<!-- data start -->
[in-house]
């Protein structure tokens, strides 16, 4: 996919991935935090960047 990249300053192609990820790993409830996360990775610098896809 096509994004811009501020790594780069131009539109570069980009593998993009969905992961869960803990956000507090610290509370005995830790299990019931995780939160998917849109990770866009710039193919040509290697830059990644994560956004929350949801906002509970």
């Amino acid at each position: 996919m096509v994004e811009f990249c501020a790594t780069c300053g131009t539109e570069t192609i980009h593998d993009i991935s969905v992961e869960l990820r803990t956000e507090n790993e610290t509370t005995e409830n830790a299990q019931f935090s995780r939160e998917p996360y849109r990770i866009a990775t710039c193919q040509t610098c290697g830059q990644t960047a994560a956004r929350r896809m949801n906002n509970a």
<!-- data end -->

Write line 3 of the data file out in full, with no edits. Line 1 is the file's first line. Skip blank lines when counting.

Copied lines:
């Amino acid at each position: 996919m096509v994004e811009f990249c501020a790594t780069c300053g131009t539109e570069t192609i980009h593998d993009i991935s969905v992961e869960l990820r803990t956000e507090n790993e610290t509370t005995e409830n830790a299990q019931f935090s995780r939160e998917p996360y849109r990770i866009a990775t710039c193919q040509t610098c290697g830059q990644t960047a994560a956004r929350r896809m949801n906002n509970a």